It is Sr. Mary Rose McGeady of Covenant House, who, upon hearing Newt Gingrich's pronouncement in 1994 that poor children should be consigned to orphanages, called him up and challenged him—and eventually got an apology.
It is Sr. Antona, an African-American nun, who in 1962 walked into the murderous hell of Selma, AL, her life essentially forfeit, and announced, "I am here because I am a Negro, a nun, and a Catholic, and I want to bear witness."9 Her fellow Sisters of Charity, all white, marched in New York City to support her.
These were no ladies' embroidery societies. These women were not and are not shrinking violets. They spoke out against poverty, bigotry, the shunning of those with certain diseases, lack of access to healthcare, stupidity, ignorance, and hate. They did so at the risk, and sometimes at the cost, of their lives—not because they held their lives so cheap, but because they held the lives of others so dear.
And so, if we want to carry on their work, we cannot think, or work, or talk in timid terms or tones. Their goal was clear to all. They shouted it, they screamed it, but even when they spoke it in measured tones, quietly, it rang like a bell: "We are going to do what needs to be done, and you can either join us or get out of the way."
Today, the sisters of old would be working with AIDS patients, with the rural poor, with the very young and the very old for whom this country so often has no use. They would be holding this country's feet to the fire about the fact that 61 million of us must beg for care, that policymakers seriously discuss tossing 9 or 10 million destitute children off Medicaid, that too many people believe that women and people of color and kids need no special protection because we are such a nice, color-blind, gender-neutral country now. They would be working in their communities, going where the need is, still teaching school and teaching healthy behaviors, binding wounds and soothing souls, fighting for what ought to be done and fighting against those who would rather avoid the truth, play for time, disappear into politics, and hate.
These are the things that they did, and that many in Catholic healthcare are still doing in following their example. As political analyst Mark Shields has said, "We have all warmed our hands at fires built by others."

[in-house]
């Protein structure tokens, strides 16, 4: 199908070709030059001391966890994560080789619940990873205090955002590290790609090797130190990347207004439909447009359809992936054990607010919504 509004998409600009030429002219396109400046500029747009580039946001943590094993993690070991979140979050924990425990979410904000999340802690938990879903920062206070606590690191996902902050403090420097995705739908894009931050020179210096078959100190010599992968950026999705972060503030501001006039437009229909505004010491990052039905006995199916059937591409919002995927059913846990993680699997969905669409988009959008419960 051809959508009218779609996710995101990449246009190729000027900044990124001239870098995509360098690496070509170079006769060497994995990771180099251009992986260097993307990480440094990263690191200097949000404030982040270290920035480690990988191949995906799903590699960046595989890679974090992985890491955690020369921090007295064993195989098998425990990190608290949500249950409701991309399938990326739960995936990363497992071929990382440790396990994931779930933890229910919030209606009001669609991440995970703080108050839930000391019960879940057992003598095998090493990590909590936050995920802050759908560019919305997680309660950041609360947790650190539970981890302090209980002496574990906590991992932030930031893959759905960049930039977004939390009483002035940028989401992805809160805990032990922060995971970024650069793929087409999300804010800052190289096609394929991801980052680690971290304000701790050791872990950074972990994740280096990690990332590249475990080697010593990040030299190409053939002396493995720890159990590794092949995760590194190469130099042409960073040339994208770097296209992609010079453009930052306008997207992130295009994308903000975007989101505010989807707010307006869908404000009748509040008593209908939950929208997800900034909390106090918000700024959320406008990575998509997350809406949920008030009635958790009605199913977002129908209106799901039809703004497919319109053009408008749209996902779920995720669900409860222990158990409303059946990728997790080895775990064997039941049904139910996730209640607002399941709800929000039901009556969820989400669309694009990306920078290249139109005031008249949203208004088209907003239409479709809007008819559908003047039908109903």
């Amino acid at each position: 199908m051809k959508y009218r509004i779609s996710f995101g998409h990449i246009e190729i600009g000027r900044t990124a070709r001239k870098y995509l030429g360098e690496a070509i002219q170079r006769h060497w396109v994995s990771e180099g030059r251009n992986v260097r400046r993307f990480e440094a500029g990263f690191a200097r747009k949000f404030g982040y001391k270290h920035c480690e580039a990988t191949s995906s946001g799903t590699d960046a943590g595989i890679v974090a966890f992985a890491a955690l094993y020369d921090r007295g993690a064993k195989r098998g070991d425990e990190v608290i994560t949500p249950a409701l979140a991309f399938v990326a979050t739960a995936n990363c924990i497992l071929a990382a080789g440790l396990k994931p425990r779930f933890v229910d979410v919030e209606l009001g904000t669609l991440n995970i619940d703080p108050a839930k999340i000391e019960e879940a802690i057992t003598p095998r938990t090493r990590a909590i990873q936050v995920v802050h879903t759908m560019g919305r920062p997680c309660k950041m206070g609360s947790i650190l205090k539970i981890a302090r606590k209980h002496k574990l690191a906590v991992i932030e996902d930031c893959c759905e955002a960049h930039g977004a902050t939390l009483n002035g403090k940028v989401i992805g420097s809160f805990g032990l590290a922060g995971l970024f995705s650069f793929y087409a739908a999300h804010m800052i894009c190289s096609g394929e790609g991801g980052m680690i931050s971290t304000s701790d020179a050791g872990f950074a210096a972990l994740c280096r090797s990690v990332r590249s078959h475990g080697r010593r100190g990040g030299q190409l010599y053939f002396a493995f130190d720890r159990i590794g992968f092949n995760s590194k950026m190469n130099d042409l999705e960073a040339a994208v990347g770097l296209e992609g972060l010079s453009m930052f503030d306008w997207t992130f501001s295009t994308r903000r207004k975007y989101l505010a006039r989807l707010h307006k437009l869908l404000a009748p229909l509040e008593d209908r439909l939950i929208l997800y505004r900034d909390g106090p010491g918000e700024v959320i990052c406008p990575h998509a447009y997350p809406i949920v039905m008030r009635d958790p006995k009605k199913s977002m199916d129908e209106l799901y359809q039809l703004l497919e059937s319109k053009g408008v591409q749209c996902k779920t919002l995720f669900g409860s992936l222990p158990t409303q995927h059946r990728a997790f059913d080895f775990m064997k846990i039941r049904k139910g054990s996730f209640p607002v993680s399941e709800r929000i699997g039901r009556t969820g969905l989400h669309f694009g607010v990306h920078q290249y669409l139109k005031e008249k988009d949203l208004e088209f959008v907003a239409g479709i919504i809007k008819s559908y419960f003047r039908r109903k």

And no matter how hard it is, you must keep it up. You must keep on shouting, keep on fighting, keep on doing things the hard way. Very few of the challenges facing us today hold a candle to what they had to do, what they wished to do.
And it was a candle—a light—that the sisters passed on. It is in your hands now, in a different sort of struggle, with what may seem like different adversaries, but they are not: The foes are always pain, suffering, abandonment, greed, heartlessness, and hatred. And I know that you will keep finding new ways to fight them, because that is what you want to do—not have to do, not should do, but want to do. Because there is little else in this life that is half as much fun as kicking the bad guys in the shin.
And, as you go to work with that candle in your pocket, in your hand, in your heart, if you hear a rustling in the wind, a murmur in the trees, a sort of tickle at the back of your neck, don't worry about it. It's just Mother Marianne, and Mother Joseph, Sr. Amata, Father Damien, Sr. Jo B, and all their company, saying, "You take that light we gave you, Brothers and Sisters, and you hold it high."
- Suzy Farren, A Call to Care, Catholic Health Association, St. Louis, 1996; Emily Friedman, "Capitation, Integration, and Managed Care: Lessons from Early Experiments," JAMA, March 27, 1996, pp. 957-962. Some historical information presented here also came from the author's ongoing work on the history of healthcare in Minnesota and on the history of group practice and capitated arrangements.
- Jonathan Kozol, Amazing Grace, Crown Publishers, New York City, 1995.
- Robert Cunningham, "Shrinking Private System Maroons the Uninsured," Medicine and Health Perspectives, April 29, 1996, pp. 1-4.
- Friedman, "Capitation, Integration, and Managed Care."
- Emily Friedman, "The Aloha Way: Health Care Structure and Finance in Hawaii," Hawaii Medical Service Association Foundation, Honolulu, 1992.
- Emily Friedman, "Nursing: Breaking the Bonds?" JAMA, December 26, 1990, pp. 3,117-3,121.
- Gavan Daws, Holy Man, Harper & Row, New York City, 1973.
Copyright © 1997 by the Catholic Health Association of the United States